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The 3 Most Important Home Accessibility Renovations

[fa icon="calendar'] Sep 19, 2014 12:09:00 PM / by Mike LaBombard

StairsThe 3 Most Important Home Accessibility Renovations:

One Step At A Time

Renovating a home can be an expensive process depending on a number of factors (materials, designs, complexity, etc.). However, depending on your accessibility needs, you do have the flexibility to take things one step at a time and focus your resources on a few key locations. This blog will walk through what we believe to be the three most important places in your home that should be renovated for maximum accessibility. 

1. One Step At A Time May Mean No Steps At All - Entrance Accessibility:

The first location you should focus if you have accessibility issues should be the entrance to your house. This is kind of a no-brainer - if you can't get into the house, there is no sense in renovating the rest right? Over 3.3 million people in the United States currently use wheelchairs with 1.8 million of those users being 65 or older. Whether you're using a wheelchair temporarily or you are planning for the future, it's a good idea to gain entrance accessibility to your house with a quality ramp and wide doorway. It doesn't have to be the main entrance - maybe there is a back door - but similar to an insurance policy, you're going to be grateful during an emergency.

One quick tip for creating an accessible entryway is the lower the slope of a ramp the safer and easier the use of the ramp - the general rule of thumb is 1" of rise will require 12" of ramp. Along the same lines of the initial ramp, each doorway will likely have a raised threshold that will need to be addressed. Luckily there are a ton of commercial threshold ramp products in stores or online so that you can easily find the right size and style ramps for outside and inside your home. 

2. Kitchen Accessibility Is The Key To Independence:

The next location can be one of the more costly renovations, but also one that can make the most impact on the quality of your life. The kitchen may not be on your radar due to the potential for expensive equipment/appliances or just the fact that it's usually one of the largest rooms in your house. However, for many disabled or elderly people, cooking for yourself is one of the true pleasures of independence that sustains their quality of life.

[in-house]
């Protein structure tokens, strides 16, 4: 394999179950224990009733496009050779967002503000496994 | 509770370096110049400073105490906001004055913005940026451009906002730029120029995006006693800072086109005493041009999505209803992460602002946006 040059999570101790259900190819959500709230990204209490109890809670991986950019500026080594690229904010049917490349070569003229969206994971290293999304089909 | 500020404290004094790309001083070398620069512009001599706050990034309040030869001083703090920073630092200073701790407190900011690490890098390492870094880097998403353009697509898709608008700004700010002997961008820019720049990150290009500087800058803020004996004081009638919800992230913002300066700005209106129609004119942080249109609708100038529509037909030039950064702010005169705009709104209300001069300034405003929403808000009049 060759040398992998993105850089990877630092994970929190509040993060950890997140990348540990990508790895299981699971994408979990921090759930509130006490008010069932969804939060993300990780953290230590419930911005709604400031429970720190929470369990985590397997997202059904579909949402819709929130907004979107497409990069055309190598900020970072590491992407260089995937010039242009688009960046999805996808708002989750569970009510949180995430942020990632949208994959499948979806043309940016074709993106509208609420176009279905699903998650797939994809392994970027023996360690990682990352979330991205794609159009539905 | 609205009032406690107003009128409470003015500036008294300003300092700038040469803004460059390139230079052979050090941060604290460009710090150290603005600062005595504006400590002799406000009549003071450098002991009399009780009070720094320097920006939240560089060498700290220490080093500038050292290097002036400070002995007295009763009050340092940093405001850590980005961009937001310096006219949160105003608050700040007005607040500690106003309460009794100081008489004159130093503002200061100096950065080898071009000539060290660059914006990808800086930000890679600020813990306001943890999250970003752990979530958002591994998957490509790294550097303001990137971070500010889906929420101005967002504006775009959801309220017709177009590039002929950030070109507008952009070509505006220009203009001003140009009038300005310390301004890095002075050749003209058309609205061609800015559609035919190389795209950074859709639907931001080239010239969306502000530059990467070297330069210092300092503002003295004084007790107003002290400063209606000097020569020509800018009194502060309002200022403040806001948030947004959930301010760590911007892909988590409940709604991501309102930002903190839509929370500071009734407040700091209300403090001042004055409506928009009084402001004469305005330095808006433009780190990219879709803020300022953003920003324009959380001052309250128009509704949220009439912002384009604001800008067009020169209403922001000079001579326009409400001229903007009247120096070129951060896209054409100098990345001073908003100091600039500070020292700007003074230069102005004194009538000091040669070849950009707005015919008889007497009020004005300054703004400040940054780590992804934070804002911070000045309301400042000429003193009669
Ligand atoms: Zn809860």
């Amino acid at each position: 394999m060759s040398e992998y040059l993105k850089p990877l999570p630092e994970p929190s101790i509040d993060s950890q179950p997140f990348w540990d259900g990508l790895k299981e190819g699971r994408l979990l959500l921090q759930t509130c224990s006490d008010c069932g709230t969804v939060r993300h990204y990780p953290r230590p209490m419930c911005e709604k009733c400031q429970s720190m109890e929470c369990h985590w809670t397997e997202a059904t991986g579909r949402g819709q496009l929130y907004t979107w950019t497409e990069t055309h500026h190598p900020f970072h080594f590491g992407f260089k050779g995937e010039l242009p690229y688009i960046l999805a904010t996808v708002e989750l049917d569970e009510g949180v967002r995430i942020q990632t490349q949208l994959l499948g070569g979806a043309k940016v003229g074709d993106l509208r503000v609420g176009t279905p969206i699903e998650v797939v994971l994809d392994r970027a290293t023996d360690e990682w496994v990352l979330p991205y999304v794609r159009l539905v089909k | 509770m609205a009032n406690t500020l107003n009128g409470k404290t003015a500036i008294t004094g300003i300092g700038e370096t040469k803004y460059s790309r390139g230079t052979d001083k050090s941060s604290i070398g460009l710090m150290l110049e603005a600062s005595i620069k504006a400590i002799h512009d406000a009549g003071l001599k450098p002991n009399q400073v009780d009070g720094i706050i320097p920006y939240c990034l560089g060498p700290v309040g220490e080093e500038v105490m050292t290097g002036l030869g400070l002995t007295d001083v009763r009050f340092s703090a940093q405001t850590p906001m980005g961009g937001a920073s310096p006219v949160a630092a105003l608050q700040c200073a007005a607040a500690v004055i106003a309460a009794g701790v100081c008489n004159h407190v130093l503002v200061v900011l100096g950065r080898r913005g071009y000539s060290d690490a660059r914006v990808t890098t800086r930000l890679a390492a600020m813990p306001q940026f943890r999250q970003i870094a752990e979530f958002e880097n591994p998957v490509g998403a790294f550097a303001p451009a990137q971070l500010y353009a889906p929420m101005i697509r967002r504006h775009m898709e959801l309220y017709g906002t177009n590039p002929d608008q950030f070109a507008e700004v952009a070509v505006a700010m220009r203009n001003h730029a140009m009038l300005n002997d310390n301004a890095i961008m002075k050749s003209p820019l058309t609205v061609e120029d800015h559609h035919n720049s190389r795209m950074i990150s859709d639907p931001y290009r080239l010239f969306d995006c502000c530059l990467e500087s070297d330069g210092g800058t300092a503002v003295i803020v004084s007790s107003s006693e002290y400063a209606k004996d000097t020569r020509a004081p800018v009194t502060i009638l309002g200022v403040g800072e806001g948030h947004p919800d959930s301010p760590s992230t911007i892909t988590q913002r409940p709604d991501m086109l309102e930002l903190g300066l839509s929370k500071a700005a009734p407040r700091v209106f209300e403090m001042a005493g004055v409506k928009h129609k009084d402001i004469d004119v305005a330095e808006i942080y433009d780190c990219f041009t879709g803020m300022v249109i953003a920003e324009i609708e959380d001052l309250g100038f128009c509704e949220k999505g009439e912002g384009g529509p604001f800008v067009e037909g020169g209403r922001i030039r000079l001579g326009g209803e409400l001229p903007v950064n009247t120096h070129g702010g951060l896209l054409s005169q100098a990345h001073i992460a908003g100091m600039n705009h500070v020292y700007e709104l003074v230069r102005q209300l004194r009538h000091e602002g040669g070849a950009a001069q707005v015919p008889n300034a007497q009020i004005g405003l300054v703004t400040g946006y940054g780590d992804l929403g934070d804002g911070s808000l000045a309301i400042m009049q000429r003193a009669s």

There are a few things to remember when renovating for kitchen accessibility. The main purpose will be to make things easily accessible depending on your mobility range. If you are in a wheelchair, look to create spaces that are 5x5 feet for and adequate turning radius. You should also consider altering the counters and lower cabinets to account for the additional leg and kick plate space needed. An inexpensive way to do this is to just remove the cabinet doors in the locations where you will spend the most time (sink, cutting area, etc.). Another inexpensive tip for someone who is wheel chair bound is to attach a mirror above the stove that allows you to see the full stovetop from a lower angle. There are many different ways to renovate a kitchen for accessibility so we suggest contacting a local Certified Aging In Place Specialist (CAPS) to come give you an expert assessment. 

3. Your Most Personal Place -  Bathroom Accessibility:

Last, but certainly not least, is one of the most personal places in your home, the bathroom. You will spend a lot of time in the bathroom out of necessity as well as for many other daily activities. According to recent studies, one in three people over the age of 65 fall each year, and 80% of those falls occur in the bathroom. This is caused by a number of factors including slippery surfaces, awkward angles, and the fact that you are generally alone during this time. Being one of the most hazardous locations for a senior or handicapped person, the bathroom is considered a critical place for remodeling. 

There are many ways to gain bathroom accessibility depending on your needs. Wheelchair and mobility issues can be addressed by a wide range of updates from simple installations of grab bars to installing barrier free baths and toilets. A general rule is that you never want things to be difficult to reach or obtain. For this, baskets and low, easily operated drawers can provide good storage solutions. Some inexpensive solutions to common problems are to remove any cabinet doors to allow for added leg room and to purchase a foldable stool to help easy any mobility issues you may have in the shower. Depending on the severity of your needs, the bathroom can become a safe place with just a few minor and relatively inexpensive modifications. 


In addition to creating a safe and beautiful environment for you thrive in, there are also some tax benefits. The tax laws state that the cost of installing entrance or exit ramps, modifying bathrooms, lowering cabinets, widening doors and hallways and adding handrails, among others, are home improvements that can be deducted as medical expenses. So with the ability to recoup some of the funds, remodeling for home accessibility becomes something more than just a good safety decision, it's also a good financial decision. 

Visit our homepage for more information on accessibility renovations for Aging In Place or for relevant pictures visit our Gallery Page. You can also download the Aging In Place Workbook that will go into further detail about accessibility needs. 

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Topics: Bathroom Accessibility, Kitchen Accessibility, Home Accessibility

Mike LaBombard

Written by Mike LaBombard

Mike is the co-founder of AIP Builders and a seasoned CAPS certified general contractor

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